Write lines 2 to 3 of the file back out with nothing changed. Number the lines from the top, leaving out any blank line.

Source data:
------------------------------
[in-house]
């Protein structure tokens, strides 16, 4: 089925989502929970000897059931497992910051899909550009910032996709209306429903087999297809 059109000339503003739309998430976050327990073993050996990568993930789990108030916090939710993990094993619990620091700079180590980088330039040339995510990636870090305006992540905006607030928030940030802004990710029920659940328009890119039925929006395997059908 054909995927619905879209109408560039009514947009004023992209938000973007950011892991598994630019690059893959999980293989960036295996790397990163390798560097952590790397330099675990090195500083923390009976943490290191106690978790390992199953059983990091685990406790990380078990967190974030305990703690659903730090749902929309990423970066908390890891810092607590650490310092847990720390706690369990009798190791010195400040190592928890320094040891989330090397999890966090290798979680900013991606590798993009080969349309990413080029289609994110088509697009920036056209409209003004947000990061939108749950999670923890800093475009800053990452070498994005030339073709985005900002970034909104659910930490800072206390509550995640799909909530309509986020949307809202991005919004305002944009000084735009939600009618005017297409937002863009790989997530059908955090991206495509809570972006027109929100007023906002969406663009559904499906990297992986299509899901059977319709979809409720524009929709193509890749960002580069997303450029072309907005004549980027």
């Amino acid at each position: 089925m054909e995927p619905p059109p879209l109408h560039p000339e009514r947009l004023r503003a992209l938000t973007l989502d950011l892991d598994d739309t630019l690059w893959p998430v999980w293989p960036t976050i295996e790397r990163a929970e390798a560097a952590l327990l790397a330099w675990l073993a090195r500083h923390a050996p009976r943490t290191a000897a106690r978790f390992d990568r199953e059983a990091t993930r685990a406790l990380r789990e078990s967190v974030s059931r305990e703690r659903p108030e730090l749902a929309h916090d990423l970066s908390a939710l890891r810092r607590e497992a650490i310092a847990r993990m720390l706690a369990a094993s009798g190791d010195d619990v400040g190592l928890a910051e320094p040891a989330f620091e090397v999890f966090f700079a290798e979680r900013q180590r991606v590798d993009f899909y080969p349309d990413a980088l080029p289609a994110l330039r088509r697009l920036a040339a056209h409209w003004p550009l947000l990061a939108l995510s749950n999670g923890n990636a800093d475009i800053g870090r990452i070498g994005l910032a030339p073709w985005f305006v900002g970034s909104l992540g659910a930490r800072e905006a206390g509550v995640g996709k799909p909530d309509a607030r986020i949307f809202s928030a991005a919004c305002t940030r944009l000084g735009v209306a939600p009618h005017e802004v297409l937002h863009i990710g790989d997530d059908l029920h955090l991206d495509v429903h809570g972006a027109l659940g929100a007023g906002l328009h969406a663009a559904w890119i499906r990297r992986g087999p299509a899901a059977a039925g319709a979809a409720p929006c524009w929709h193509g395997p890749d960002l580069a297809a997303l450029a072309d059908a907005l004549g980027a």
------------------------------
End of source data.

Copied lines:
């Protein structure tokens, strides 16, 4: 089925989502929970000897059931497992910051899909550009910032996709209306429903087999297809 059109000339503003739309998430976050327990073993050996990568993930789990108030916090939710993990094993619990620091700079180590980088330039040339995510990636870090305006992540905006607030928030940030802004990710029920659940328009890119039925929006395997059908 054909995927619905879209109408560039009514947009004023992209938000973007950011892991598994630019690059893959999980293989960036295996790397990163390798560097952590790397330099675990090195500083923390009976943490290191106690978790390992199953059983990091685990406790990380078990967190974030305990703690659903730090749902929309990423970066908390890891810092607590650490310092847990720390706690369990009798190791010195400040190592928890320094040891989330090397999890966090290798979680900013991606590798993009080969349309990413080029289609994110088509697009920036056209409209003004947000990061939108749950999670923890800093475009800053990452070498994005030339073709985005900002970034909104659910930490800072206390509550995640799909909530309509986020949307809202991005919004305002944009000084735009939600009618005017297409937002863009790989997530059908955090991206495509809570972006027109929100007023906002969406663009559904499906990297992986299509899901059977319709979809409720524009929709193509890749960002580069997303450029072309907005004549980027």
């Amino acid at each position: 089925m054909e995927p619905p059109p879209l109408h560039p000339e009514r947009l004023r503003a992209l938000t973007l989502d950011l892991d598994d739309t630019l690059w893959p998430v999980w293989p960036t976050i295996e790397r990163a929970e390798a560097a952590l327990l790397a330099w675990l073993a090195r500083h923390a050996p009976r943490t290191a000897a106690r978790f390992d990568r199953e059983a990091t993930r685990a406790l990380r789990e078990s967190v974030s059931r305990e703690r659903p108030e730090l749902a929309h916090d990423l970066s908390a939710l890891r810092r607590e497992a650490i310092a847990r993990m720390l706690a369990a094993s009798g190791d010195d619990v400040g190592l928890a910051e320094p040891a989330f620091e090397v999890f966090f700079a290798e979680r900013q180590r991606v590798d993009f899909y080969p349309d990413a980088l080029p289609a994110l330039r088509r697009l920036a040339a056209h409209w003004p550009l947000l990061a939108l995510s749950n999670g923890n990636a800093d475009i800053g870090r990452i070498g994005l910032a030339p073709w985005f305006v900002g970034s909104l992540g659910a930490r800072e905006a206390g509550v995640g996709k799909p909530d309509a607030r986020i949307f809202s928030a991005a919004c305002t940030r944009l000084g735009v209306a939600p009618h005017e802004v297409l937002h863009i990710g790989d997530d059908l029920h955090l991206d495509v429903h809570g972006a027109l659940g929100a007023g906002l328009h969406a663009a559904w890119i499906r990297r992986g087999p299509a899901a059977a039925g319709a979809a409720p929006c524009w929709h193509g395997p890749d960002l580069a297809a997303l450029a072309d059908a907005l004549g980027a």